Kewaskum School district has an elementary charter “i4Learning Community School”.  Here are key components:

    Multi-age Collaborative Learning Environment – students are not bound by their birth year or year they enrolled in school.  Students will learn skills needed to engage in a collaborative learning environment in grades 4K-5th.
    ePortfolios – students will develop an online portfolio that they will continue to build as they proceed through their learning experience.
    Community Partnerships – the governance council, staff, PTO, students, parents will seek ways to partner with those outside the education realm to provide students with rich, meaningful, authentic learning experiences beyond the brick-and-mortar school.
    Project-based Learning – students and staff will engage in project-based learning where they will have the opportunity for voice and choice in their educational journey through rich, authentic learning experiences.

     

  14. Jason says:

    @Mark, you’re on a roll.  I’m sure either JJFlaccid will disappear from this discussion or again ignore everything you just wrote… with a “On Topic” flag and something that’s not really “on topic“.  Just like he did a 6:19 AM this morning.

  15. jjf says:

    Yes, Mark.  The state Constitution says “The legislature shall provide by law for the establishment of district schools, which shall be as nearly uniform as practicable; and such schools shall be free and without charge for tuition to all children between the ages of 4 and 20 years; and no sectarian instruction shall be allowed therein;..”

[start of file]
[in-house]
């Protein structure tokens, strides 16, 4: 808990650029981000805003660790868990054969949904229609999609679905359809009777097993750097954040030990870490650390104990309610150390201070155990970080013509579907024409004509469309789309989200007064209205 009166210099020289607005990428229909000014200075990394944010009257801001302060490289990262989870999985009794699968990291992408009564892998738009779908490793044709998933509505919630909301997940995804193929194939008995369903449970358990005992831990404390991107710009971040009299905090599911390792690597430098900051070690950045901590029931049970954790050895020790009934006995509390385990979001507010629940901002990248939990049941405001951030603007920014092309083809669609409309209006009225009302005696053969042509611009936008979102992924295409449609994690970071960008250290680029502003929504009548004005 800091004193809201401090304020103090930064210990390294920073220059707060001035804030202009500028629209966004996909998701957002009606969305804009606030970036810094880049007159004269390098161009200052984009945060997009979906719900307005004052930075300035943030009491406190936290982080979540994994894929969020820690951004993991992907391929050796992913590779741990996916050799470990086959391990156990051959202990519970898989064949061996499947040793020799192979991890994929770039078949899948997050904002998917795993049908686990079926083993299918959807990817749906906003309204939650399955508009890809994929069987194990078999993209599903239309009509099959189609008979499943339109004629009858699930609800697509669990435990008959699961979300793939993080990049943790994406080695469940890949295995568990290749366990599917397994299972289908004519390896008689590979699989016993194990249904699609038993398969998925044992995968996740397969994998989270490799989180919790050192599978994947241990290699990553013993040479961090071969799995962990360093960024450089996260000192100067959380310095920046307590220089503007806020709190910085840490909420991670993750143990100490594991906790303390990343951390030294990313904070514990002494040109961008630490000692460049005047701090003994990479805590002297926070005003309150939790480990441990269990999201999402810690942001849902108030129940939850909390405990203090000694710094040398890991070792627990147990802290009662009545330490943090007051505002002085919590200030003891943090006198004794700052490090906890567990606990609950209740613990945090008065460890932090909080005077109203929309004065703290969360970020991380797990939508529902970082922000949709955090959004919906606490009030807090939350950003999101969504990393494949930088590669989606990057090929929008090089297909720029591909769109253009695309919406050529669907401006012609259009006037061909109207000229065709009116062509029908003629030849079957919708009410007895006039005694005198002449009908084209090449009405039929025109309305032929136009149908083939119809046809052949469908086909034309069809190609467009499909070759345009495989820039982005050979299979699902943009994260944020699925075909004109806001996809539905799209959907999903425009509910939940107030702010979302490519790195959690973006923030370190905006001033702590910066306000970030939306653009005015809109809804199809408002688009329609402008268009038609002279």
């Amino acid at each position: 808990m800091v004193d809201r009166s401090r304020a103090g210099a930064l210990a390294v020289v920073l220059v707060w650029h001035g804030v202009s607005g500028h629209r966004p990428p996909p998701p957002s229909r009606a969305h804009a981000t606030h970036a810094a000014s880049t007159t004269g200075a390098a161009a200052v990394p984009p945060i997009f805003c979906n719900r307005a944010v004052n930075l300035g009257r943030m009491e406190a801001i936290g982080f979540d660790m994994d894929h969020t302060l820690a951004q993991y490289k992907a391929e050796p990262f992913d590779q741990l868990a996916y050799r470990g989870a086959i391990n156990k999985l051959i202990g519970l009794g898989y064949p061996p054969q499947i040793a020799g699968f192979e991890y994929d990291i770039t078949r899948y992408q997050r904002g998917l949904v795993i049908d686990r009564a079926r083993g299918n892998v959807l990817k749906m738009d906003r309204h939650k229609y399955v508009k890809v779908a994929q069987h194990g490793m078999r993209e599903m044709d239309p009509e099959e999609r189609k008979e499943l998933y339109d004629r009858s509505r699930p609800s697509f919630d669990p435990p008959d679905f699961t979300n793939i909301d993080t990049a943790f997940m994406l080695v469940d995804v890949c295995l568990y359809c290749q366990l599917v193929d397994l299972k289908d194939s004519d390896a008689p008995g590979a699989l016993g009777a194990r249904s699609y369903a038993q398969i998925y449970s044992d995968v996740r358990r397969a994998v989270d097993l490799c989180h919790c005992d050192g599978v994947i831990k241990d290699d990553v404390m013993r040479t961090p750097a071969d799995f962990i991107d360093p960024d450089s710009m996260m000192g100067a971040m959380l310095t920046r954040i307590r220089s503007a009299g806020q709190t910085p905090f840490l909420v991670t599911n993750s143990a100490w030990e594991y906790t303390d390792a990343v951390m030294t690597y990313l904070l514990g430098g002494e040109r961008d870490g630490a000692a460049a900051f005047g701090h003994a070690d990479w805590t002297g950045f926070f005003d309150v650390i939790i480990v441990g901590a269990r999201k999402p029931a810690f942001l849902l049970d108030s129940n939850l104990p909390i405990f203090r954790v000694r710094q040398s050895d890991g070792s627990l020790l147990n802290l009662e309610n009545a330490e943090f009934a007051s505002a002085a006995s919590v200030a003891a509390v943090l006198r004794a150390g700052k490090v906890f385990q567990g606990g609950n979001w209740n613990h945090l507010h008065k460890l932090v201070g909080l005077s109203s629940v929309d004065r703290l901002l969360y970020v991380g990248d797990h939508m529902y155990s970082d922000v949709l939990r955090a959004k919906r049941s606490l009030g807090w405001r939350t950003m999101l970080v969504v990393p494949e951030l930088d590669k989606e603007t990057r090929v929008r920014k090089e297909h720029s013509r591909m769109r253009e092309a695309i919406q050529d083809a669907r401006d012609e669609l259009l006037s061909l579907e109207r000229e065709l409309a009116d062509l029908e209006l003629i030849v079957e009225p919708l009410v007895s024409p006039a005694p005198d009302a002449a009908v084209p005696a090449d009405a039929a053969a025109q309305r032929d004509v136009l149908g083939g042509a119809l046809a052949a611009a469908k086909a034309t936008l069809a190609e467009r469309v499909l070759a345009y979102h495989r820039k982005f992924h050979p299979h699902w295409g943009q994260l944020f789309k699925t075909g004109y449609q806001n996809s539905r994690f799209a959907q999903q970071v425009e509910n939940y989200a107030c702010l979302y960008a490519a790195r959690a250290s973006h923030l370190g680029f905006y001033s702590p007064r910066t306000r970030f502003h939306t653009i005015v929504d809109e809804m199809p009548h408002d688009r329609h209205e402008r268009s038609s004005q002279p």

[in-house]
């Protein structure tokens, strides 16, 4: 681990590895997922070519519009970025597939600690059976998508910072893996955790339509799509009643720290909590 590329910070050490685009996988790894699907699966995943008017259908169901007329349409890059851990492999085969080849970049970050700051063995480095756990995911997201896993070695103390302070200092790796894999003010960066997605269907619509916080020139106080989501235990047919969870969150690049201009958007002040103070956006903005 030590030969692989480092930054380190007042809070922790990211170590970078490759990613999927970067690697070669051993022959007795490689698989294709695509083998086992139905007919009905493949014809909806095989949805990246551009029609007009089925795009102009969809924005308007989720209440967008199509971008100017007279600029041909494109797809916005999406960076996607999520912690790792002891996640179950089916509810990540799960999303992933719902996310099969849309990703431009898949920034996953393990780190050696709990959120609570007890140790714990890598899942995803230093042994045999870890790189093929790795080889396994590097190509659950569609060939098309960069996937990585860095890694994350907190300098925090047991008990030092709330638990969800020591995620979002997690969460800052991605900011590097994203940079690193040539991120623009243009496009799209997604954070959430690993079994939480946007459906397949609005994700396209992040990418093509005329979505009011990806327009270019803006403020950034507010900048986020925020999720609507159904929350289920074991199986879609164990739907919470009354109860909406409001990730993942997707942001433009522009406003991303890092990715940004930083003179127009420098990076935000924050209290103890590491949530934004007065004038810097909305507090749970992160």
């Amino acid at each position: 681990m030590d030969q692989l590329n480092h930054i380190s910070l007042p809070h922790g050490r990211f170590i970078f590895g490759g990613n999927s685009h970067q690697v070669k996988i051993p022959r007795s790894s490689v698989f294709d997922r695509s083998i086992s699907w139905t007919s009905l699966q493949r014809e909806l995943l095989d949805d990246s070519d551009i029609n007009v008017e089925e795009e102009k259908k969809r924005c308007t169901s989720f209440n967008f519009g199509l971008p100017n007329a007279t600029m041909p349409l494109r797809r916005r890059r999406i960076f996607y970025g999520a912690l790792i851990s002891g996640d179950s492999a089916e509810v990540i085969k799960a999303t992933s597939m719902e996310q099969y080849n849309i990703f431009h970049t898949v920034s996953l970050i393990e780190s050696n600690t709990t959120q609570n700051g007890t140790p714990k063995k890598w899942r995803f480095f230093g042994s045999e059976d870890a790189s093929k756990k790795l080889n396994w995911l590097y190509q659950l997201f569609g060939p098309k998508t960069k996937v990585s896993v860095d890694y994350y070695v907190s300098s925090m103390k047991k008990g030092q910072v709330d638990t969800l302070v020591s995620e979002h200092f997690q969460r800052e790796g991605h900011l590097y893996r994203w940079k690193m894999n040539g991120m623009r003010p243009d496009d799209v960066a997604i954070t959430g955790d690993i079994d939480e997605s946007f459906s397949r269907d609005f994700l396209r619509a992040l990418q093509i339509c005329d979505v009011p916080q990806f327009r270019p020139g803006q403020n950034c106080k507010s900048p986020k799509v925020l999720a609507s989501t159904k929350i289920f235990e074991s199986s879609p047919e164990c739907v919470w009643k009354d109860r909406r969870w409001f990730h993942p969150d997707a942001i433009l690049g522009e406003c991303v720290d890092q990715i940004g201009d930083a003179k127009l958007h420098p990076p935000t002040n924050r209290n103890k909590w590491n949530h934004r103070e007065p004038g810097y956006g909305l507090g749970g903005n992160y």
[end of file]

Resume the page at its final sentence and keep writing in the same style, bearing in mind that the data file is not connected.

Yes, I don’t think they’re as “uniform as practicable.”  The rich kids have better schools than the poor kids, and the rich parents will blame the character of the poor parents.

    Choice and vouchers doesn’t fix that.  It’s not like the ultra-wealthy folks behind the school privatization push are handing out millions to politicians in order to develop a system to ship poor Milwaukee kids out to Kettle Moraine, are they?

    The development of charter schools to me again seems exclusionary, elitist, sometimes racist, sometimes patronizing.  I can understand the “let’s try something different” angle, the whole ecosystem of variety, the idea that someone out there might have a better idea.  You also need to admit the possibility that some people have really dumb ideas that haven’t been tested, and they’ll convince a school board to let them carry them out.  But when it comes down to it, it’s rarely about implementing known and proven improvements in existing schools.  It’s about creating a new space where a few people can go.

    Jason, “tolerance” does mean that the State isn’t promoting a particular religion.  You understand that, right?  Stop thinking about flaccid penises so much.  I know you can learn.

  16. Mark Hoefert says:

    @ John Foust:

    “The legislature shall provide by law for the establishment of district schools, which shall be as nearly uniform as practicable; and such schools shall be free and without charge for tuition to all children between the ages of 4 and 20 years; and no sectarian instruction shall be allowed therein;..”

    Last time, I checked, that is exactly what is being done.  >50% of my property tax goes to that endeavor.  There are district schools that are free and without tuition, at least in this part of the state (SE Wisconsin).  Maybe “up Nord” that is not the case – sometimes I wonder if they got in on the “nearly as uniform as practicable.